Chevy Volt Hydrogen
On April 19, 2007, GM unveiled it Chevy Volt Hydrogen concept automobile at the Shanghai Auto Show in China.
Chevy Volt Hydrogen
The Chevy Volt Hydrogen is an E-Flex plug-in hybrid electric vehicle based upon the gasoline hybrid electric Volt concept in showrooms as of 2009 plus hydrogen technology newer than that used in the GM Sequel Concept.
The Chevy Volt Hydrogen uses GM’s fifth generation fuel cell coupled with leading edge lithium-ion battery technology. Because current lithium-ion battery packs are large and prohibitively expensive, GM has partnered with four outside battery companies and increased its internal staff to aid in the research of development of such batteries.
GM’s fifth generation fuel cell used in the Chevy Volt Hydrogen is one-half the size of previous fuel cells, yet providing the same power and performance. Wheel hub motors, which are third generation, provide power and torque in this all-wheel-drive vehicle.
Aside from the Chevy Volt Hydrogen, GM’s most recent hydrogen vehicle is the Sequel Concept, which uses a fourth generation fuel cell that is twice as large and delivers half the fuel mileage (38 MPGe as compared to the Chevy Volt Hydrogen at 75 MPGe). The Volt Hydrogen also weighs 30-percent less than the Sequel Concept and uses such weight reduction items as plastic panels on the fenders, instrument panels and steering wheel.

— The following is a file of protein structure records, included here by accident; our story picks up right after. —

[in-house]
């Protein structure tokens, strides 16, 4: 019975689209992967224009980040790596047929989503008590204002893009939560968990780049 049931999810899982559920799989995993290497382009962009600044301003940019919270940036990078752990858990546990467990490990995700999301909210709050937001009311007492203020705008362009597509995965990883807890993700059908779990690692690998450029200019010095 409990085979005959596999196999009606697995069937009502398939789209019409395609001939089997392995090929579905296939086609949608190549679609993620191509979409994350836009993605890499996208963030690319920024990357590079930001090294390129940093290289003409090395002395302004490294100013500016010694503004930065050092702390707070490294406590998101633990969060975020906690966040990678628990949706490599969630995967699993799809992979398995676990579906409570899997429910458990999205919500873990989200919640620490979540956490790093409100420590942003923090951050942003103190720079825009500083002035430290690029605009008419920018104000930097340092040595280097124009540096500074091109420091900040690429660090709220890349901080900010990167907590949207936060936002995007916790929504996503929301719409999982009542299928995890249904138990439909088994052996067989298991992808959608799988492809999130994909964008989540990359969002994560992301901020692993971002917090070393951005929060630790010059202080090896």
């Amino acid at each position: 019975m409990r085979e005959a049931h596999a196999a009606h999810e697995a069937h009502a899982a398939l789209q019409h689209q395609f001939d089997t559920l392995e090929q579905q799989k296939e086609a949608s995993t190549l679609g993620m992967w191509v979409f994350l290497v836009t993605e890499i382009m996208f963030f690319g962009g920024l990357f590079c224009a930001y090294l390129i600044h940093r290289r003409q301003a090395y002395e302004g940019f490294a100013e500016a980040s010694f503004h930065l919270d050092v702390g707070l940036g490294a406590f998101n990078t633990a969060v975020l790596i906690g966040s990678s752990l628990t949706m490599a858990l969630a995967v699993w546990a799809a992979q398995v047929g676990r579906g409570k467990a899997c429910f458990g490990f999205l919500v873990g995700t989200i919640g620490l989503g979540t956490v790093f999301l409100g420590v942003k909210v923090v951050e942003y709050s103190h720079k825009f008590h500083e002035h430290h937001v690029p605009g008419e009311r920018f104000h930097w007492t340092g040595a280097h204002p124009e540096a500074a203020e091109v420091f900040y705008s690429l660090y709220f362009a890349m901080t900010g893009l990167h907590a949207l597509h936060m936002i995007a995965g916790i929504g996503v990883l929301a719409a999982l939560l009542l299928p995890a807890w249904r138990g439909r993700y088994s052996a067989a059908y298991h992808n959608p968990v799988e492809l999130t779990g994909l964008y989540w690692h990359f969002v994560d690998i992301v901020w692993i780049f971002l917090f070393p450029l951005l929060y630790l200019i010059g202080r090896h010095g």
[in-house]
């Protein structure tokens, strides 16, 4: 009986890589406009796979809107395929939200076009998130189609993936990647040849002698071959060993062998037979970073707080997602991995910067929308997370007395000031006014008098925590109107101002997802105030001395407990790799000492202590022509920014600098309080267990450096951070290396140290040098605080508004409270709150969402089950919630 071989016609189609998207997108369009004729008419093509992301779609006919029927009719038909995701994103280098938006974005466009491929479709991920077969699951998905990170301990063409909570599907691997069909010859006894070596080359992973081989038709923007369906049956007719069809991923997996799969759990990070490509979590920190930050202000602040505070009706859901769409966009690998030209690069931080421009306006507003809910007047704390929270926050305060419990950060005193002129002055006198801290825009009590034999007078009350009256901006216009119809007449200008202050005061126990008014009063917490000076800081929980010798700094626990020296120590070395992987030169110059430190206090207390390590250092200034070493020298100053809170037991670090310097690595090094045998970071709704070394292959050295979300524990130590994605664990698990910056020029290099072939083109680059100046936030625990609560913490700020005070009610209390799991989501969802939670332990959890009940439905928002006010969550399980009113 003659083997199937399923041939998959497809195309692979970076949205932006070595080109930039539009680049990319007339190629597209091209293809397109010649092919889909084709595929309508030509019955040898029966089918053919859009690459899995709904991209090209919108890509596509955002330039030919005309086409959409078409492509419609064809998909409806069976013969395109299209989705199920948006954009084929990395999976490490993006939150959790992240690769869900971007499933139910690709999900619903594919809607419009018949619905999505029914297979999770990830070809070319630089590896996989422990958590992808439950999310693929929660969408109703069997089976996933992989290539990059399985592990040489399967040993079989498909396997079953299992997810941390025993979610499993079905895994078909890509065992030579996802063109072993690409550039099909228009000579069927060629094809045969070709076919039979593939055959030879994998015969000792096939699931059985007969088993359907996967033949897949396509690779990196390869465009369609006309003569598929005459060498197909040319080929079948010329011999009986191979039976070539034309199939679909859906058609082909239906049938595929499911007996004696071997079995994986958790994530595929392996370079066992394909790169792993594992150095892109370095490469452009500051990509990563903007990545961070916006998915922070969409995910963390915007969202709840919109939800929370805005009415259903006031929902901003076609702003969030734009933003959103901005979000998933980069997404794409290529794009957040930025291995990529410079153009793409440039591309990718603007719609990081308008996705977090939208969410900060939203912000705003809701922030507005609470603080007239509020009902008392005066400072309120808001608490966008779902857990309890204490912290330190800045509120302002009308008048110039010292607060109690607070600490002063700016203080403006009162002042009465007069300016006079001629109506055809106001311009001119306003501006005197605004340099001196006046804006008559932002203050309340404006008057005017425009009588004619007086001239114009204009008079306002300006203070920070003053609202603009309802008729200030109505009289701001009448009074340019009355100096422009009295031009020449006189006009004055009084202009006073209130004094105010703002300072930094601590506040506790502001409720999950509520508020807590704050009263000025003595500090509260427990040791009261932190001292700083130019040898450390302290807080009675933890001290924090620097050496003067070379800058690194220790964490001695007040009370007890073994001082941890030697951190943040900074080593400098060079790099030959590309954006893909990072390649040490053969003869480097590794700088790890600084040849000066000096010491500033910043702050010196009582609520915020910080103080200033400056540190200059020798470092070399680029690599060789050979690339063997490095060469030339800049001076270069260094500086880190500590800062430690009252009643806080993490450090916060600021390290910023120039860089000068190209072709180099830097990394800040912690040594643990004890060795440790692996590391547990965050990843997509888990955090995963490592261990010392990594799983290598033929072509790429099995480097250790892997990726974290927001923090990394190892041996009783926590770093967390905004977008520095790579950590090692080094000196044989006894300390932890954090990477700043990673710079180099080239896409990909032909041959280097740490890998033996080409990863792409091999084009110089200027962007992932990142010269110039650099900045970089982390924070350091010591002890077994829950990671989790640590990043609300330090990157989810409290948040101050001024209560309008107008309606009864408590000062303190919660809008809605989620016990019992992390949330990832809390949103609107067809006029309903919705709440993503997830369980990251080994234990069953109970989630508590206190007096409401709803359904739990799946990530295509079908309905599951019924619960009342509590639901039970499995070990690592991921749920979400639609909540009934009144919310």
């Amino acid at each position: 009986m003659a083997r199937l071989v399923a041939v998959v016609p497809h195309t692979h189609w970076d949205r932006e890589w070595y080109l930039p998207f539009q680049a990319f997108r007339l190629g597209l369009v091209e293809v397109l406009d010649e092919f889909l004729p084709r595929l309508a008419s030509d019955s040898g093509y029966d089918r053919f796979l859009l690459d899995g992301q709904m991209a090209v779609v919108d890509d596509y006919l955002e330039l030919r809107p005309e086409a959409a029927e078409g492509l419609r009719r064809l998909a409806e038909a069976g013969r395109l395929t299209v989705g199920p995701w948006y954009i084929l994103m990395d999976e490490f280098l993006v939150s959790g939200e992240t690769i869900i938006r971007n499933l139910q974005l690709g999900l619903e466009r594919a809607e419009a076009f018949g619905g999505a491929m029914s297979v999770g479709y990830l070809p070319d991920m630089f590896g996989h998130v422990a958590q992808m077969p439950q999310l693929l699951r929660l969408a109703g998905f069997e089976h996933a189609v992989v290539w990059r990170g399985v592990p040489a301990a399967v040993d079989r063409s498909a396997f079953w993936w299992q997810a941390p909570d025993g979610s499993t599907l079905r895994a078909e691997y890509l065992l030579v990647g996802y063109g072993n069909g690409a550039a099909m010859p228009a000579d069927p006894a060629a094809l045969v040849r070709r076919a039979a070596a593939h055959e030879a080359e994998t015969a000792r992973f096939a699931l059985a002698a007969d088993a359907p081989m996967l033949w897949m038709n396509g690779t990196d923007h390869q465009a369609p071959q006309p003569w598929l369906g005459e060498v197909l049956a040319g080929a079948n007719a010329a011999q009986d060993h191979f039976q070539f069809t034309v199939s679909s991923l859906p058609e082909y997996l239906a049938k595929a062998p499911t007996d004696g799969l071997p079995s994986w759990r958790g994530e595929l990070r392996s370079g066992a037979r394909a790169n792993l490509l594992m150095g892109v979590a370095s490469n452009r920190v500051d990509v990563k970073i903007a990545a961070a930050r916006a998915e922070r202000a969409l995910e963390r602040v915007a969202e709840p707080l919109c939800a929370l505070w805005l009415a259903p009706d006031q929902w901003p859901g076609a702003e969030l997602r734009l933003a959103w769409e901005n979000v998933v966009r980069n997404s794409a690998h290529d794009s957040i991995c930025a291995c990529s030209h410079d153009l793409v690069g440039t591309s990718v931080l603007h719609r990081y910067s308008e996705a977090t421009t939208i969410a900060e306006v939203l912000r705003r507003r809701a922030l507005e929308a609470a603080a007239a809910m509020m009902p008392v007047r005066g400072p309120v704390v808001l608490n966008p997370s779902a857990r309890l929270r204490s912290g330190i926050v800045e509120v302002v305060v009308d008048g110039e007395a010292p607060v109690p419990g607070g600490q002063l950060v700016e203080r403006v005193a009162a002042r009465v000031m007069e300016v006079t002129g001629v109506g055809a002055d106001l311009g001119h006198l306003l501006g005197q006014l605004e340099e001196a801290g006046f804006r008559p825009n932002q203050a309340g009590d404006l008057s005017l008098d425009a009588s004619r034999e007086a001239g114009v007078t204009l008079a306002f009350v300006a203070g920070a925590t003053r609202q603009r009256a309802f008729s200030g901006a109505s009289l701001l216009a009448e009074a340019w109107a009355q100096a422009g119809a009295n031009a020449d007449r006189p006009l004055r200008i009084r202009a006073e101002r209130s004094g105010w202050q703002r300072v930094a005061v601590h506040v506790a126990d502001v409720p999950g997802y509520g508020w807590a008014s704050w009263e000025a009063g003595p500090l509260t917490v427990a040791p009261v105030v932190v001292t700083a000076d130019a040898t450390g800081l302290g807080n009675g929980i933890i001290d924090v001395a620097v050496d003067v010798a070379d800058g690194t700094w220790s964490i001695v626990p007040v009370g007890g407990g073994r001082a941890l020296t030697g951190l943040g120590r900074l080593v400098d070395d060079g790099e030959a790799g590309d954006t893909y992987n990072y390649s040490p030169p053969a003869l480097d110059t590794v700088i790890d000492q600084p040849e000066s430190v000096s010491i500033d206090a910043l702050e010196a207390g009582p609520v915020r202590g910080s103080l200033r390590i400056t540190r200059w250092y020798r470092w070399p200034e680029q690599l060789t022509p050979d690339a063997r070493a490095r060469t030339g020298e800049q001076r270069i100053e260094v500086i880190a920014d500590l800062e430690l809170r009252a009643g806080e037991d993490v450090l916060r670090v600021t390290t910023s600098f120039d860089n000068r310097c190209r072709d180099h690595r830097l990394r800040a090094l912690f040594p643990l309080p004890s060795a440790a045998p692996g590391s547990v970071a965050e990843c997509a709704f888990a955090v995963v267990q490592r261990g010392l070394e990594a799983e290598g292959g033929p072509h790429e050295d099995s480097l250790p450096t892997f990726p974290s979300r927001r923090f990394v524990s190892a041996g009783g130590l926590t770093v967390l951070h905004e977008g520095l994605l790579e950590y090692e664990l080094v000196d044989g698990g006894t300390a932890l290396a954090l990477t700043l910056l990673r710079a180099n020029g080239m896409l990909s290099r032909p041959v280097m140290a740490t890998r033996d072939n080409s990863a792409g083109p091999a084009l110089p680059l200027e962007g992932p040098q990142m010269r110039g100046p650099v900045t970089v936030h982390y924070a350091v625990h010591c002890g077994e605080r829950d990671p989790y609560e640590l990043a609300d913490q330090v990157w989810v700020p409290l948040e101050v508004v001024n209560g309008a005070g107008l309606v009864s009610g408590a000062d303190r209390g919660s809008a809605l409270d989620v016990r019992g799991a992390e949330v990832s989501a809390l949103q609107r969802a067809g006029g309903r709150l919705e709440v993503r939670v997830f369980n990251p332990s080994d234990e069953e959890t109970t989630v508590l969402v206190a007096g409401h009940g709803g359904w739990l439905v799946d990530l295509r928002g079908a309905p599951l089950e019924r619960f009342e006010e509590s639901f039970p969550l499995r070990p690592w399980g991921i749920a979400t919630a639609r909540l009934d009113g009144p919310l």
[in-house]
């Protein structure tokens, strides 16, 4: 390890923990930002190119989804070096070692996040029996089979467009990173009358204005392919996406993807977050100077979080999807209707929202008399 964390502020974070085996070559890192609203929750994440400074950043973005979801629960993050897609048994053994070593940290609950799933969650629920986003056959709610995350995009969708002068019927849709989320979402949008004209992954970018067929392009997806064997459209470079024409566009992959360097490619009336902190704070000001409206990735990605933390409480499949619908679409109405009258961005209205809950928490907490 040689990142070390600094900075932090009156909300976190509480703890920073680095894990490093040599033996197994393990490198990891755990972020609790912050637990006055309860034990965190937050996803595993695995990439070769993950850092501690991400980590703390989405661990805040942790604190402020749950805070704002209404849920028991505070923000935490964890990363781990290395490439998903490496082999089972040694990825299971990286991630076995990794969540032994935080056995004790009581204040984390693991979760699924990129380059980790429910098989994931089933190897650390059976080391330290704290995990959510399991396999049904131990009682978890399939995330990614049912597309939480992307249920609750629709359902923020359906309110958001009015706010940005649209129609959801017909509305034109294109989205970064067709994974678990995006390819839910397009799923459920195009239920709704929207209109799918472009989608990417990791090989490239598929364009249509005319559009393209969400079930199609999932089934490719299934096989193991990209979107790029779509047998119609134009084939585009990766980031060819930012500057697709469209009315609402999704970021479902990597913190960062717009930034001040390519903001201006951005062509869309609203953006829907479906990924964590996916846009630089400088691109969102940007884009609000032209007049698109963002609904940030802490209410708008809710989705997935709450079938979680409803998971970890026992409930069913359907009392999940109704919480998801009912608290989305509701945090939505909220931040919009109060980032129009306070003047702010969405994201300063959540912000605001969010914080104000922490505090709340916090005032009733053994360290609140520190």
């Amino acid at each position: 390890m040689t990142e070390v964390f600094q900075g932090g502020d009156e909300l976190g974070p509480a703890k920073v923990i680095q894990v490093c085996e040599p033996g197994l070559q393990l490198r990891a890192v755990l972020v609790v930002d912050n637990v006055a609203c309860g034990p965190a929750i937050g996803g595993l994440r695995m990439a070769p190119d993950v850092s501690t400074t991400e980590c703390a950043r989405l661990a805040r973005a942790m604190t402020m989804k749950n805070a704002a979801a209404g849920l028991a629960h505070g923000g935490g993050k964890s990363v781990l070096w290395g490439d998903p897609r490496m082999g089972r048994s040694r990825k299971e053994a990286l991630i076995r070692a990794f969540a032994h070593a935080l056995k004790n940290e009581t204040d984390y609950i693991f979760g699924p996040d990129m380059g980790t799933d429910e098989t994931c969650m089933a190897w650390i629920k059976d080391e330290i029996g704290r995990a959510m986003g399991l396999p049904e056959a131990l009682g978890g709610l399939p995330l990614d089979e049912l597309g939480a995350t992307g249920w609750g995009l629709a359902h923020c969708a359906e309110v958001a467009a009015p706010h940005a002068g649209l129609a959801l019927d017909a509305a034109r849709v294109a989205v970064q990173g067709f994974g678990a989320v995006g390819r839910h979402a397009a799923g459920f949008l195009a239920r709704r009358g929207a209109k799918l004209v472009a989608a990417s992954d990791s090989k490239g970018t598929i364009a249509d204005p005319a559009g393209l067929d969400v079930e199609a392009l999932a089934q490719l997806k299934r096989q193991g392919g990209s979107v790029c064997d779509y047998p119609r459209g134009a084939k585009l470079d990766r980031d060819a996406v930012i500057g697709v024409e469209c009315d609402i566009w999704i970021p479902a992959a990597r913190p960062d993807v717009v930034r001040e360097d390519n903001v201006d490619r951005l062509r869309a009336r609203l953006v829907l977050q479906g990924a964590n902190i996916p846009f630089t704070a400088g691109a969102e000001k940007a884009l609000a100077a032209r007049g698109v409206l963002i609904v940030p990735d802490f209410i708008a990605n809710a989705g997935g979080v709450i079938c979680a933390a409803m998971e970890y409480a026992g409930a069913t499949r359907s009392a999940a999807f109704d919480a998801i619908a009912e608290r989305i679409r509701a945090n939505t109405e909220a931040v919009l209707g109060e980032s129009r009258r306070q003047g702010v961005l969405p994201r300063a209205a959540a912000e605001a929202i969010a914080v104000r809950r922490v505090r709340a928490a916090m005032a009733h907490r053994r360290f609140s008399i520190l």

The Chevy Volt Hydrogen has a range of 300 miles at can be plugged into a normal wall 110 volt wall outlet for six hours in order to recharge the battery pack. The Chevy Volt Hydrogen is capable of traveling 40 miles on electric only, saving fuel. The standard Chevy Volt plug-in hybrid electric gasoline vehicle was first introduced to the public in January 2007 at the North American International Auto Show in Detroit.
By developing the Chevy Volt Hydrogen as an E-Flex vehicle, it gives GM a wide range of choices and flexibility when it comes to which types of propulsion system can be swapped out to power the vehicle including hydrogen, gasoline, ethanol, biodiesel or many other configurations going forward.
Because General Motors didn’t know, which type of alternative fuel vehicle would eventually become the frontrunner, elbowing the others out, it decided to built a plug-in hybrid that could accept many different types of power train companions.
Though GM may be a few months behind Ford in debuting a plug-in electric hybrid electric hydrogen vehicle, it also has an eye to the future as far as keeping its options open with the new E-Flex technology. So, for instance, if ethanol vehicles are hot for a few years before hydrogen vehicles catch on, GM will be well positioned to take advantage of both buyer trends, while offering reduced emissions and dependency upon gasoline.